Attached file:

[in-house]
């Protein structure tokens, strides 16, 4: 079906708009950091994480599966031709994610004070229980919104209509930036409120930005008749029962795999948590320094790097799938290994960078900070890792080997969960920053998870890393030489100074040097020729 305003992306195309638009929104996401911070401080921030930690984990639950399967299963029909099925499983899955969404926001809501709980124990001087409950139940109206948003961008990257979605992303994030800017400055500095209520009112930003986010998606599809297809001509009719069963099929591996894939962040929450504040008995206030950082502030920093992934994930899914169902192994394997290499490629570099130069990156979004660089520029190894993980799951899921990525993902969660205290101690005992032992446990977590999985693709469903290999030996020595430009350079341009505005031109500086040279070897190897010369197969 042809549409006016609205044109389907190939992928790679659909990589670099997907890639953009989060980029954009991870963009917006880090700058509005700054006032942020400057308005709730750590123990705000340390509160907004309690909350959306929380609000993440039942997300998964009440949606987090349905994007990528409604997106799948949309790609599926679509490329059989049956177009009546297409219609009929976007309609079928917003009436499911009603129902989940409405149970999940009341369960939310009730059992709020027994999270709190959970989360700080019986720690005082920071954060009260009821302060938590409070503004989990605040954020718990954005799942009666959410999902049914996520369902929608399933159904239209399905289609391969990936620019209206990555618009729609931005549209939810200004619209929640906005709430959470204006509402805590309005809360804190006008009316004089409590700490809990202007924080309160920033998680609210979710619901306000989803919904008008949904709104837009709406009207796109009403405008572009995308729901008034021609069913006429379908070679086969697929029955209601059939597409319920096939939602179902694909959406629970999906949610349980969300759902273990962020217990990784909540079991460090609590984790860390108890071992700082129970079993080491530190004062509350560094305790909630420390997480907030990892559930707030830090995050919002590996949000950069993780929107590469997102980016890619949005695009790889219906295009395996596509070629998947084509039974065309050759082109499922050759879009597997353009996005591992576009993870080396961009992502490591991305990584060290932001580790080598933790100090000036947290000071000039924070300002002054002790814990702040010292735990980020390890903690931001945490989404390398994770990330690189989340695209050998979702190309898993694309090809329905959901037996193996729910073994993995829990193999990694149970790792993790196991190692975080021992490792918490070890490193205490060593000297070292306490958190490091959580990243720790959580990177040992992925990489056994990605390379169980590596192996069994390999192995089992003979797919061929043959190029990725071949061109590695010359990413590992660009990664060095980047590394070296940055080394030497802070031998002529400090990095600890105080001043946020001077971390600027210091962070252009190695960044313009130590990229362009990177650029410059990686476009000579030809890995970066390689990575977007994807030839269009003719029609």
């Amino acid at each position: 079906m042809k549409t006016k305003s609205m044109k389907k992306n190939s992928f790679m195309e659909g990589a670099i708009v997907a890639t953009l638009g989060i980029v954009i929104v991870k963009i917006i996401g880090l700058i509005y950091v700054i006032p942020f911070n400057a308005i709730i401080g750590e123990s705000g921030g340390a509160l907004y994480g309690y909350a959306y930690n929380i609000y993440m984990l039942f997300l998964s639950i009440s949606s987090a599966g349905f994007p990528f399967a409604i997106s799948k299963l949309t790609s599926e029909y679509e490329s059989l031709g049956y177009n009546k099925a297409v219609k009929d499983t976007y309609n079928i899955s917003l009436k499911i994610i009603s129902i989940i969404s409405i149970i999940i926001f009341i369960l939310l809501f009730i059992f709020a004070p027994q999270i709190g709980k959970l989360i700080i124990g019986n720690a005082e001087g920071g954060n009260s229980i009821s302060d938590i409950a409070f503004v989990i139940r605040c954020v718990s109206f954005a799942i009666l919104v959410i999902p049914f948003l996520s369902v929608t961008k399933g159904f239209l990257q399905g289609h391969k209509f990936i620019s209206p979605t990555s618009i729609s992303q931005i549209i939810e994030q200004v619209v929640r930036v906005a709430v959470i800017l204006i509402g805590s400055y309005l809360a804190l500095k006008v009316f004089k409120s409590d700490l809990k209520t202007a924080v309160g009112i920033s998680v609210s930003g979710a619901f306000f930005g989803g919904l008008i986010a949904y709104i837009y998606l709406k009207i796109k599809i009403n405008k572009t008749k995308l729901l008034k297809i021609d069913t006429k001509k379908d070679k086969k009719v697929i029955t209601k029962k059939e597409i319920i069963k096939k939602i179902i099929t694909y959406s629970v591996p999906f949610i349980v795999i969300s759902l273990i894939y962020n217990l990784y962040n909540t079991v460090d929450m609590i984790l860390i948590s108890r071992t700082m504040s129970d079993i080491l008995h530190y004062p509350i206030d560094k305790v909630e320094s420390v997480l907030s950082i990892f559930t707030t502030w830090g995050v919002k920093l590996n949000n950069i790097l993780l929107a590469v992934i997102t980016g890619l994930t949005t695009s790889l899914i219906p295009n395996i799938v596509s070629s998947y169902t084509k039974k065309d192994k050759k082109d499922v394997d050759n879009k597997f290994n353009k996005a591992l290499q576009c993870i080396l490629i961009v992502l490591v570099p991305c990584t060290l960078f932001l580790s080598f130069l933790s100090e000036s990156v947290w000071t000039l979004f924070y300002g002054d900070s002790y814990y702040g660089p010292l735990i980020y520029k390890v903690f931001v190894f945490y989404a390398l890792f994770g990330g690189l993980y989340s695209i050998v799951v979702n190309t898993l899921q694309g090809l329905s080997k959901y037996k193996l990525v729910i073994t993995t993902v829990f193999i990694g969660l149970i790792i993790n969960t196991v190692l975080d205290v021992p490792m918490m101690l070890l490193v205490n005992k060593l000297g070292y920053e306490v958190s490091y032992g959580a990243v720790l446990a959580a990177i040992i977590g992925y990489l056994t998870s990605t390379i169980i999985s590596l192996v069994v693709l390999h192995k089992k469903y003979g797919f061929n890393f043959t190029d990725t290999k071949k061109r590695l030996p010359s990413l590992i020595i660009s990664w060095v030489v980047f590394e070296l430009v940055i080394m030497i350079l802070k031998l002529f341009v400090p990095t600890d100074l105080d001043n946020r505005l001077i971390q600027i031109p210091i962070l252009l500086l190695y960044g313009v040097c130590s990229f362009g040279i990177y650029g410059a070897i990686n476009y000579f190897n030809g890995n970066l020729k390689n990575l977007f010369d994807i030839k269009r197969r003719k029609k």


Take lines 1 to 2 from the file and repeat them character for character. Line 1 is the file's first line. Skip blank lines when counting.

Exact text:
[in-house]
């Protein structure tokens, strides 16, 4: 079906708009950091994480599966031709994610004070229980919104209509930036409120930005008749029962795999948590320094790097799938290994960078900070890792080997969960920053998870890393030489100074040097020729 305003992306195309638009929104996401911070401080921030930690984990639950399967299963029909099925499983899955969404926001809501709980124990001087409950139940109206948003961008990257979605992303994030800017400055500095209520009112930003986010998606599809297809001509009719069963099929591996894939962040929450504040008995206030950082502030920093992934994930899914169902192994394997290499490629570099130069990156979004660089520029190894993980799951899921990525993902969660205290101690005992032992446990977590999985693709469903290999030996020595430009350079341009505005031109500086040279070897190897010369197969 042809549409006016609205044109389907190939992928790679659909990589670099997907890639953009989060980029954009991870963009917006880090700058509005700054006032942020400057308005709730750590123990705000340390509160907004309690909350959306929380609000993440039942997300998964009440949606987090349905994007990528409604997106799948949309790609599926679509490329059989049956177009009546297409219609009929976007309609079928917003009436499911009603129902989940409405149970999940009341369960939310009730059992709020027994999270709190959970989360700080019986720690005082920071954060009260009821302060938590409070503004989990605040954020718990954005799942009666959410999902049914996520369902929608399933159904239209399905289609391969990936620019209206990555618009729609931005549209939810200004619209929640906005709430959470204006509402805590309005809360804190006008009316004089409590700490809990202007924080309160920033998680609210979710619901306000989803919904008008949904709104837009709406009207796109009403405008572009995308729901008034021609069913006429379908070679086969697929029955209601059939597409319920096939939602179902694909959406629970999906949610349980969300759902273990962020217990990784909540079991460090609590984790860390108890071992700082129970079993080491530190004062509350560094305790909630420390997480907030990892559930707030830090995050919002590996949000950069993780929107590469997102980016890619949005695009790889219906295009395996596509070629998947084509039974065309050759082109499922050759879009597997353009996005591992576009993870080396961009992502490591991305990584060290932001580790080598933790100090000036947290000071000039924070300002002054002790814990702040010292735990980020390890903690931001945490989404390398994770990330690189989340695209050998979702190309898993694309090809329905959901037996193996729910073994993995829990193999990694149970790792993790196991190692975080021992490792918490070890490193205490060593000297070292306490958190490091959580990243720790959580990177040992992925990489056994990605390379169980590596192996069994390999192995089992003979797919061929043959190029990725071949061109590695010359990413590992660009990664060095980047590394070296940055080394030497802070031998002529400090990095600890105080001043946020001077971390600027210091962070252009190695960044313009130590990229362009990177650029410059990686476009000579030809890995970066390689990575977007994807030839269009003719029609």